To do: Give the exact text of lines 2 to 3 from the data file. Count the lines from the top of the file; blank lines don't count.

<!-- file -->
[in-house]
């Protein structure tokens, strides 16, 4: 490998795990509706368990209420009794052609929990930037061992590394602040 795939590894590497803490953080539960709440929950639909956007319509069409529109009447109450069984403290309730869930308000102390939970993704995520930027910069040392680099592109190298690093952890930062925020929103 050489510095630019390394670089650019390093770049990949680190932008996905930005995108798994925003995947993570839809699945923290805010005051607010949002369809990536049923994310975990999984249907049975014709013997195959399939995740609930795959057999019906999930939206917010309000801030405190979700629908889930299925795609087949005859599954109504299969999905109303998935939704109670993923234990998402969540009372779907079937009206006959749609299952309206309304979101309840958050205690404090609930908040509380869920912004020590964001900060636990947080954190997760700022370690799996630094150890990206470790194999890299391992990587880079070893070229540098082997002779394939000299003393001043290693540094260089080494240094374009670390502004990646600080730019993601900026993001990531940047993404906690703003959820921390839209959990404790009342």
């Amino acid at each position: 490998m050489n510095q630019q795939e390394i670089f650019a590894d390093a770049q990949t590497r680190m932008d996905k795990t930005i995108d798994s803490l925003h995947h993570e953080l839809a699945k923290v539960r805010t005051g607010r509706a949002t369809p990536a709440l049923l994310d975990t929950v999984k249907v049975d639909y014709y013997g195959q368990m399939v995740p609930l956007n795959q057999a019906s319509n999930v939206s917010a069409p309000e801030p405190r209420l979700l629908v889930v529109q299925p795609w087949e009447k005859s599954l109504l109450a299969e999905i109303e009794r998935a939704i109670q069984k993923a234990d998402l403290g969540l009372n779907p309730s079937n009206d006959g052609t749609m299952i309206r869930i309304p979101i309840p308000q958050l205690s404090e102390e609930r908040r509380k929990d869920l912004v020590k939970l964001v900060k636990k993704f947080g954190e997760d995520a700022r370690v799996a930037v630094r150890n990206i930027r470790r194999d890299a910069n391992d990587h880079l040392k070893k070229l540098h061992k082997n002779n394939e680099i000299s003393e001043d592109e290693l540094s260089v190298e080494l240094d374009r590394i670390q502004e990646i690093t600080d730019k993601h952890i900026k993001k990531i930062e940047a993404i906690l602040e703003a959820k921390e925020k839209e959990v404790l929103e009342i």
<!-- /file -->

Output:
């Protein structure tokens, strides 16, 4: 490998795990509706368990209420009794052609929990930037061992590394602040 795939590894590497803490953080539960709440929950639909956007319509069409529109009447109450069984403290309730869930308000102390939970993704995520930027910069040392680099592109190298690093952890930062925020929103 050489510095630019390394670089650019390093770049990949680190932008996905930005995108798994925003995947993570839809699945923290805010005051607010949002369809990536049923994310975990999984249907049975014709013997195959399939995740609930795959057999019906999930939206917010309000801030405190979700629908889930299925795609087949005859599954109504299969999905109303998935939704109670993923234990998402969540009372779907079937009206006959749609299952309206309304979101309840958050205690404090609930908040509380869920912004020590964001900060636990947080954190997760700022370690799996630094150890990206470790194999890299391992990587880079070893070229540098082997002779394939000299003393001043290693540094260089080494240094374009670390502004990646600080730019993601900026993001990531940047993404906690703003959820921390839209959990404790009342």
């Amino acid at each position: 490998m050489n510095q630019q795939e390394i670089f650019a590894d390093a770049q990949t590497r680190m932008d996905k795990t930005i995108d798994s803490l925003h995947h993570e953080l839809a699945k923290v539960r805010t005051g607010r509706a949002t369809p990536a709440l049923l994310d975990t929950v999984k249907v049975d639909y014709y013997g195959q368990m399939v995740p609930l956007n795959q057999a019906s319509n999930v939206s917010a069409p309000e801030p405190r209420l979700l629908v889930v529109q299925p795609w087949e009447k005859s599954l109504l109450a299969e999905i109303e009794r998935a939704i109670q069984k993923a234990d998402l403290g969540l009372n779907p309730s079937n009206d006959g052609t749609m299952i309206r869930i309304p979101i309840p308000q958050l205690s404090e102390e609930r908040r509380k929990d869920l912004v020590k939970l964001v900060k636990k993704f947080g954190e997760d995520a700022r370690v799996a930037v630094r150890n990206i930027r470790r194999d890299a910069n391992d990587h880079l040392k070893k070229l540098h061992k082997n002779n394939e680099i000299s003393e001043d592109e290693l540094s260089v190298e080494l240094d374009r590394i670390q502004e990646i690093t600080d730019k993601h952890i900026k993001k990531i930062e940047a993404i906690l602040e703003a959820k921390e925020k839209e959990v404790l929103e009342i």